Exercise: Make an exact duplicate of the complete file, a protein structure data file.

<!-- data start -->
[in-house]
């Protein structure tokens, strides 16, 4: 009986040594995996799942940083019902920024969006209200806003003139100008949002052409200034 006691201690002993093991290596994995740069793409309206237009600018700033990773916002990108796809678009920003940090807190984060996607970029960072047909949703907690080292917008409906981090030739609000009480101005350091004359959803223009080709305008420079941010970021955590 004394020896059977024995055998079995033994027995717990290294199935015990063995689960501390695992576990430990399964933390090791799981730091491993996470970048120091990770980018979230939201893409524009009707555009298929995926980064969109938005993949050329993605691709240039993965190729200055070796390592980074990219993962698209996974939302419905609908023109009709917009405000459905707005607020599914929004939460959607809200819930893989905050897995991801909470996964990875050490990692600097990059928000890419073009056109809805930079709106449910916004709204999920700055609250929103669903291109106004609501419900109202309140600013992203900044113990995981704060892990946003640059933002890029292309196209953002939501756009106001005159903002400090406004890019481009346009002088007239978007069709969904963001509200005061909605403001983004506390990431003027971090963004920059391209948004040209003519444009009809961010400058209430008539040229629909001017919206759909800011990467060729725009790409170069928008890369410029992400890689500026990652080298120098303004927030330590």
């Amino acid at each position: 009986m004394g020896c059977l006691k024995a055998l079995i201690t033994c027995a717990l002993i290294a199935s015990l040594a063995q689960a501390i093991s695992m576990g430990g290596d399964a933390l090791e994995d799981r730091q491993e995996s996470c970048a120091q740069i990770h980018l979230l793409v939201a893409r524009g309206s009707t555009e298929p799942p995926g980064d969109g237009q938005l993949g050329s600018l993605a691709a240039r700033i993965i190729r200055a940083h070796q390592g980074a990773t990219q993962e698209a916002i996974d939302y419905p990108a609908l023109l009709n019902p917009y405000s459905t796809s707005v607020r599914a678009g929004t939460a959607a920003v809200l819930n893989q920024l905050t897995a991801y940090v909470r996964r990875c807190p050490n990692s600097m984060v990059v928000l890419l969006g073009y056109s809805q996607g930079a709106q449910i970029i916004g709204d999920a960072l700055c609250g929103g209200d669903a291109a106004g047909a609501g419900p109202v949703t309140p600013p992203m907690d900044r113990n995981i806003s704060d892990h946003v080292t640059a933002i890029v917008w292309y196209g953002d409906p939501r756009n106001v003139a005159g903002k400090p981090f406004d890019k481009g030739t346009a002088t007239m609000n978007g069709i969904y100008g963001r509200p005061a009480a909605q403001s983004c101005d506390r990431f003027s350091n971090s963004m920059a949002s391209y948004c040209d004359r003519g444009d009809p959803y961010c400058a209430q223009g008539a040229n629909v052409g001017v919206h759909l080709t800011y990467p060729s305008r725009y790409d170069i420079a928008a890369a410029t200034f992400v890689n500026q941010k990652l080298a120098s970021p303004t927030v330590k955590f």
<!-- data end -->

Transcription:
[in-house]
């Protein structure tokens, strides 16, 4: 009986040594995996799942940083019902920024969006209200806003003139100008949002052409200034 006691201690002993093991290596994995740069793409309206237009600018700033990773916002990108796809678009920003940090807190984060996607970029960072047909949703907690080292917008409906981090030739609000009480101005350091004359959803223009080709305008420079941010970021955590 004394020896059977024995055998079995033994027995717990290294199935015990063995689960501390695992576990430990399964933390090791799981730091491993996470970048120091990770980018979230939201893409524009009707555009298929995926980064969109938005993949050329993605691709240039993965190729200055070796390592980074990219993962698209996974939302419905609908023109009709917009405000459905707005607020599914929004939460959607809200819930893989905050897995991801909470996964990875050490990692600097990059928000890419073009056109809805930079709106449910916004709204999920700055609250929103669903291109106004609501419900109202309140600013992203900044113990995981704060892990946003640059933002890029292309196209953002939501756009106001005159903002400090406004890019481009346009002088007239978007069709969904963001509200005061909605403001983004506390990431003027971090963004920059391209948004040209003519444009009809961010400058209430008539040229629909001017919206759909800011990467060729725009790409170069928008890369410029992400890689500026990652080298120098303004927030330590």
């Amino acid at each position: 009986m004394g020896c059977l006691k024995a055998l079995i201690t033994c027995a717990l002993i290294a199935s015990l040594a063995q689960a501390i093991s695992m576990g430990g290596d399964a933390l090791e994995d799981r730091q491993e995996s996470c970048a120091q740069i990770h980018l979230l793409v939201a893409r524009g309206s009707t555009e298929p799942p995926g980064d969109g237009q938005l993949g050329s600018l993605a691709a240039r700033i993965i190729r200055a940083h070796q390592g980074a990773t990219q993962e698209a916002i996974d939302y419905p990108a609908l023109l009709n019902p917009y405000s459905t796809s707005v607020r599914a678009g929004t939460a959607a920003v809200l819930n893989q920024l905050t897995a991801y940090v909470r996964r990875c807190p050490n990692s600097m984060v990059v928000l890419l969006g073009y056109s809805q996607g930079a709106q449910i970029i916004g709204d999920a960072l700055c609250g929103g209200d669903a291109a106004g047909a609501g419900p109202v949703t309140p600013p992203m907690d900044r113990n995981i806003s704060d892990h946003v080292t640059a933002i890029v917008w292309y196209g953002d409906p939501r756009n106001v003139a005159g903002k400090p981090f406004d890019k481009g030739t346009a002088t007239m609000n978007g069709i969904y100008g963001r509200p005061a009480a909605q403001s983004c101005d506390r990431f003027s350091n971090s963004m920059a949002s391209y948004c040209d004359r003519g444009d009809p959803y961010c400058a209430q223009g008539a040229n629909v052409g001017v919206h759909l080709t800011y990467p060729s305008r725009y790409d170069i420079a928008a890369a410029t200034f992400v890689n500026q941010k990652l080298a120098s970021p303004t927030v330590k955590f």